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Inquiry into population, migration and agglomeration


Chris Leishman Nicole Gurran Amity James Christian A. Nygaard


This Inquiry examined theoretical, international and Australian case-study evidence and econometric modelling results designed to investigate the likely optimal size of Australian cities, and the scale at which productivity benefits are likely to arise.
The concept of ‘agglomeration economies’ is central to the research questions posed by the Inquiry.

Agglomeration economies may arise for a range of different reasons, and we explore the arguments in greater detail later in the report.

At a simple level, they can be understood as the combination of cost savings, efficiencies and increased market potential that benefit firms when they locate in more heavily populated cities, higher-density cities or cities with a greater diversity of firms, economic sectors and individuals (workers).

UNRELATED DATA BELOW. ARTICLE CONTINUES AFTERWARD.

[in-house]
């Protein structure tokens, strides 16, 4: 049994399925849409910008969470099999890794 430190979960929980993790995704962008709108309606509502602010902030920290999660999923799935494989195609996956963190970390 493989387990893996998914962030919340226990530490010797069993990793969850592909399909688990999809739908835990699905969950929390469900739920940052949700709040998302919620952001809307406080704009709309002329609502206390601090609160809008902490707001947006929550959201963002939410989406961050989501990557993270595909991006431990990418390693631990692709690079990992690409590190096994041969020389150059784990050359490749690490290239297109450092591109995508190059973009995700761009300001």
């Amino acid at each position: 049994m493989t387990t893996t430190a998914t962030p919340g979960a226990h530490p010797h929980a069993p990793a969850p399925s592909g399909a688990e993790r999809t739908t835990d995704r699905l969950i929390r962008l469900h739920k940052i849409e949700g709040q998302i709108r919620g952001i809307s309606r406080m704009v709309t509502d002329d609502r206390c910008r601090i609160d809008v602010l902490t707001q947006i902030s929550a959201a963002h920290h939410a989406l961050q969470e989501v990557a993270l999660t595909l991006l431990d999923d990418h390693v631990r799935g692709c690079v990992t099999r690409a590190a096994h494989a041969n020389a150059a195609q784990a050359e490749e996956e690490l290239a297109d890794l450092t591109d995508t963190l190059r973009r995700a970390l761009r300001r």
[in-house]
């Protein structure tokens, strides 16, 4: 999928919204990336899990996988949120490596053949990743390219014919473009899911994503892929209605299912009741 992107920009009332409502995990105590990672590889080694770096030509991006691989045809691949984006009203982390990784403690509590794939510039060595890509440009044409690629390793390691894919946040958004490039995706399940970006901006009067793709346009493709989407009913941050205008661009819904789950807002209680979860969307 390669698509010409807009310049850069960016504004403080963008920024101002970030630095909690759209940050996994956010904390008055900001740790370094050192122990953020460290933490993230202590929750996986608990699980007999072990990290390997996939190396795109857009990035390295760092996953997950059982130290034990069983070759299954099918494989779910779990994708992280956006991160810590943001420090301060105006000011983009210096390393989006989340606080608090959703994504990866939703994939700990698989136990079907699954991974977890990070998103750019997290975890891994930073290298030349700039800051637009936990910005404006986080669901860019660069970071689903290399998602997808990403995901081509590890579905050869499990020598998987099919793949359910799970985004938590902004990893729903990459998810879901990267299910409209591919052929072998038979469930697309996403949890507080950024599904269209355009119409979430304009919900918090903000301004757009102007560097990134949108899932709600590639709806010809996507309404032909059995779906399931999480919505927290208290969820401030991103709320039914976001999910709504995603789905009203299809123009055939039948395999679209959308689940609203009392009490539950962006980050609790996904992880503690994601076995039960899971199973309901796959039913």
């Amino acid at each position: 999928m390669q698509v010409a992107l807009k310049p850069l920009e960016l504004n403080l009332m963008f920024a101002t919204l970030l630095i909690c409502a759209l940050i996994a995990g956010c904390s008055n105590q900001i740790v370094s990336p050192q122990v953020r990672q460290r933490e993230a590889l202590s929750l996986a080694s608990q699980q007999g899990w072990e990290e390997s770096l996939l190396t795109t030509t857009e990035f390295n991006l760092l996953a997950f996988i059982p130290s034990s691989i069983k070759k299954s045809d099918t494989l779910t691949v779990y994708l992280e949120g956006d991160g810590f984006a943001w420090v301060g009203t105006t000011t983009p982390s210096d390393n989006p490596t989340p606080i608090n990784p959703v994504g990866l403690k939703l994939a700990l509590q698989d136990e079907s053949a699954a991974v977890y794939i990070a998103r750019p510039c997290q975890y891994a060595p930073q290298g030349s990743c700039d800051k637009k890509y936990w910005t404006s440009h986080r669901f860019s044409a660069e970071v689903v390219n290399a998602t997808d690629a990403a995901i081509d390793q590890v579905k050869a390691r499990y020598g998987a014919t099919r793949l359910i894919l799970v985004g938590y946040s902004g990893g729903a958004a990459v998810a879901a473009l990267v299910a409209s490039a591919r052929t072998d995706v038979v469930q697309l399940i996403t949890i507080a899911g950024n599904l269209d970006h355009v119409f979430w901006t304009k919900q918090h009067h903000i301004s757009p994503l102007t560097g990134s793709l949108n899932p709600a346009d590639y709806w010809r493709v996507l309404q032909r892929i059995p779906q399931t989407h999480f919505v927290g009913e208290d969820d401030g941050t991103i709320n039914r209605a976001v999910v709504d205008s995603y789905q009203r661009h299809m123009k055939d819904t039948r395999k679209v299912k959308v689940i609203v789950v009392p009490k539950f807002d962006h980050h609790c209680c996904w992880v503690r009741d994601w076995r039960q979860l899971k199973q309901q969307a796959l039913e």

Agglomeration economies are also \applicable at a regional level and may vary widely in scope and importance between economic sectors

The research finds productivity benefits from higher wages do not accrue to all workers but are concentrated in the higher income distribution.

Despite this, housing costs are pushed up across the income distribution.

However, higher housing costs do not fully offset the gains from higher productivity.

Policy options include investment in major infrastructure for regional areas and cities (and satellite cities) that have already been identified as locations of population and economic growth; increased support for transport connectivity between major and regional / satellite cities; support of knowledge-industry activities; and expanding affordable rental supply in Australia’s inner urban areas together with the development of diverse and affordable rental housing in regional areas.

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